Critical Context

(Critical Guide to British Fiction)

When The Aerodrome appeared, the noted critic V. S. Pritchett described its author as “the only outstanding novelist of ideas whom the decade of ideas has produced.” Since then, critical opinion has declared The Aerodrome to be Warner’s most important novel: It has been included in Oxford University Press’s Twentieth-Century Classics series and has never been out of print. It has been made into a miniseries for television.

It is sometimes forgotten that The Aerodrome appeared eight years prior to George Orwell’s Nineteen Eighty-Four (1949), and its publication during wartime may well have affected its popularity and pertinence, since the public’s attention to the real nature of the opposition of democracy and totalitarianism was not focused until the advent of the Cold War that followed the peace of 1945. Both novels have lovers who are denied freedom to exhibit their love; both have newly ordained and unthinking overseers; both have officially sanctioned language. Orwell’s Winston Smith, however, is fundamentally a symbol, a stereotype, whereas Roy is individualized and triumphs over adversity and the institutionalization of power to return, with Bess, to the love and ways of the Village. (It should be noted that “Roy” is an Old French form of roi, or “king”: It is thus Roy rather than the Air Vice-Marshal who lives and rules.)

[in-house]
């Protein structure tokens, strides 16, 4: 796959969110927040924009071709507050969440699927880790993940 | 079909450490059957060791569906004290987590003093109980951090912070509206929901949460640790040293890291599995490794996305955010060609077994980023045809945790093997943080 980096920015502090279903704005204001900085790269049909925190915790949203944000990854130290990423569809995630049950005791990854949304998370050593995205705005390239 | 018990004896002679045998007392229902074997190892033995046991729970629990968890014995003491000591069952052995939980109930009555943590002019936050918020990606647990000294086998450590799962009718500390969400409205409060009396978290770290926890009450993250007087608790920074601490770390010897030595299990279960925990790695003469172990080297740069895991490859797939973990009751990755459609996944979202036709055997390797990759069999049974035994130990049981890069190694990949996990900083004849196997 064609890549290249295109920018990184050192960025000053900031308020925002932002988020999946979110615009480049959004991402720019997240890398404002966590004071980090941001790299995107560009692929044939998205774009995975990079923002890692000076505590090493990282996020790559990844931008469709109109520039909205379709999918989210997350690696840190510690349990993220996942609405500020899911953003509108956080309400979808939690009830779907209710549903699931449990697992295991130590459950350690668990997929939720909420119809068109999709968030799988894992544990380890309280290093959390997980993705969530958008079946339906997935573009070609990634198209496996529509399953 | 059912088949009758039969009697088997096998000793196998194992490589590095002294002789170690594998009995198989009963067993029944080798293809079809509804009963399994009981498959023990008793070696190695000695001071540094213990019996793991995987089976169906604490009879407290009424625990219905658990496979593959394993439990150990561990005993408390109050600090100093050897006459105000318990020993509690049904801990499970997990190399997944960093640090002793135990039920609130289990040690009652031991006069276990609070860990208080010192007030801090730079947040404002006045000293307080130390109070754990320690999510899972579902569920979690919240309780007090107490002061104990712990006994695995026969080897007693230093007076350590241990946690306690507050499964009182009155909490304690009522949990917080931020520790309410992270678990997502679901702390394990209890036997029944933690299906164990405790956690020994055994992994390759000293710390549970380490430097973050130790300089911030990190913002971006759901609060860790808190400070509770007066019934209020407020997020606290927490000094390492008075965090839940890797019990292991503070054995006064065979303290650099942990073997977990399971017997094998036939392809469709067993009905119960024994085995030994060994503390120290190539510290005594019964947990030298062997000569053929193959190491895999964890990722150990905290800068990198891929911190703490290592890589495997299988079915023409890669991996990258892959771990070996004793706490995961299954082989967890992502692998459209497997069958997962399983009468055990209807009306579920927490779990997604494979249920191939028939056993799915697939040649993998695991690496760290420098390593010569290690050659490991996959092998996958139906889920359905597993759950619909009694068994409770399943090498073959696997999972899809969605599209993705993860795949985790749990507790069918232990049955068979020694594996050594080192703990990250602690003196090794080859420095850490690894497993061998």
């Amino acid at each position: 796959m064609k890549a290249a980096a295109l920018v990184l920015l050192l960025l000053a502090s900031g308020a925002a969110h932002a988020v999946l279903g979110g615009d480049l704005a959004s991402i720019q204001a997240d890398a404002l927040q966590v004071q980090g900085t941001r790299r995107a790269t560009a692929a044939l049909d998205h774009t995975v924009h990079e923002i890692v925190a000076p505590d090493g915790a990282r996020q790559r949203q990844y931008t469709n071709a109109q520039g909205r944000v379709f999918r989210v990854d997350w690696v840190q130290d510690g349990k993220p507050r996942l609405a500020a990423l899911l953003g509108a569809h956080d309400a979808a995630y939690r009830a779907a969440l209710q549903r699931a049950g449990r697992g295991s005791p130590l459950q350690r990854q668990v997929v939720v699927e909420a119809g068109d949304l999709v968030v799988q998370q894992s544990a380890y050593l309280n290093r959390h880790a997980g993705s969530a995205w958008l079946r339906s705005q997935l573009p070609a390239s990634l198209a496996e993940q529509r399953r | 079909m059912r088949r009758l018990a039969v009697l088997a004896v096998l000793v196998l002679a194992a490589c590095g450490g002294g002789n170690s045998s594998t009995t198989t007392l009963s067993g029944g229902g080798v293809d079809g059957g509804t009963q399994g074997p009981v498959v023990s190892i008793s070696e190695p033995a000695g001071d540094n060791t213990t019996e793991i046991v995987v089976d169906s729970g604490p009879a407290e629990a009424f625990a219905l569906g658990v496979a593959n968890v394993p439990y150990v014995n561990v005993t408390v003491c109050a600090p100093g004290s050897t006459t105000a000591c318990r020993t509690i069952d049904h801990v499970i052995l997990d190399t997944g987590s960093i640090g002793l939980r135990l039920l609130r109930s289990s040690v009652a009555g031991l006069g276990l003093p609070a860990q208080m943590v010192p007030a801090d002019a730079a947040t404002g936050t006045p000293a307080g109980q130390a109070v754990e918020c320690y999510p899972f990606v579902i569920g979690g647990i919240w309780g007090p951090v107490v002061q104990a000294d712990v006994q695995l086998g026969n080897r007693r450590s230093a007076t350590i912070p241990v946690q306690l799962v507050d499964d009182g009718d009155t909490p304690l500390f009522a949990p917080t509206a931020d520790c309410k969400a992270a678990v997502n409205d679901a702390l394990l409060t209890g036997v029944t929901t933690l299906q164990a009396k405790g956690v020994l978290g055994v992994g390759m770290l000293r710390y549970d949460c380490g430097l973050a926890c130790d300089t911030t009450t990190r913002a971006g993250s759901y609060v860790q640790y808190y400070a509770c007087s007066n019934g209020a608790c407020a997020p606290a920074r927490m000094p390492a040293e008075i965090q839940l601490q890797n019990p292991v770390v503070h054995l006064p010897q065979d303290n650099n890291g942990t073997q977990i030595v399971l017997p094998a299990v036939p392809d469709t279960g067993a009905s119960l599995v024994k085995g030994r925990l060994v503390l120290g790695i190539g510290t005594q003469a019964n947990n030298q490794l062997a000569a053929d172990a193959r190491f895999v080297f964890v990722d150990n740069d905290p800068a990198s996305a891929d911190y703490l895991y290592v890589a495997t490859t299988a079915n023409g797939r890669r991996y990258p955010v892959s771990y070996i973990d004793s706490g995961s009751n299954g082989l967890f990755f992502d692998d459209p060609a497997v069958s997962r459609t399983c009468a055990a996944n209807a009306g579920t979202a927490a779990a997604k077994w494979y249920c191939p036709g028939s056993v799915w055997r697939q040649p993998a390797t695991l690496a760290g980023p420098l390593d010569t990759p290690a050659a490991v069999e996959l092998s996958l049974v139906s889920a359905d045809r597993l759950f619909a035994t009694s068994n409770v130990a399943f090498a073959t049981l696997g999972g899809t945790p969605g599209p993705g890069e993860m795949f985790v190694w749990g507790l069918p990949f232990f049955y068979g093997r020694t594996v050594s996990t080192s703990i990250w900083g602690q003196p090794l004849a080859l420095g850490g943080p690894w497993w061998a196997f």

Some readers have noticed a similarity between The Aerodrome and the novels of Franz Kafka, but the similarity is found, for the most part, only in the use of the allegorical method. Warner himself acknowledged his indebtedness to the British allegorical writers: John Bunyan, Jonathan Swift, and John Milton, in particular. Like most allegorical novels rich in symbolism, The Aerodrome rewards the reader with fresh insights into the human condition after every reading, particularly as one contemplates the authority of the Squire and Rector (absolute, yet wielded with wisdom and compassion) and that of the Air Vice-Marshal (equally absolute, yet exercised to deny the nobility and grandeur of life itself).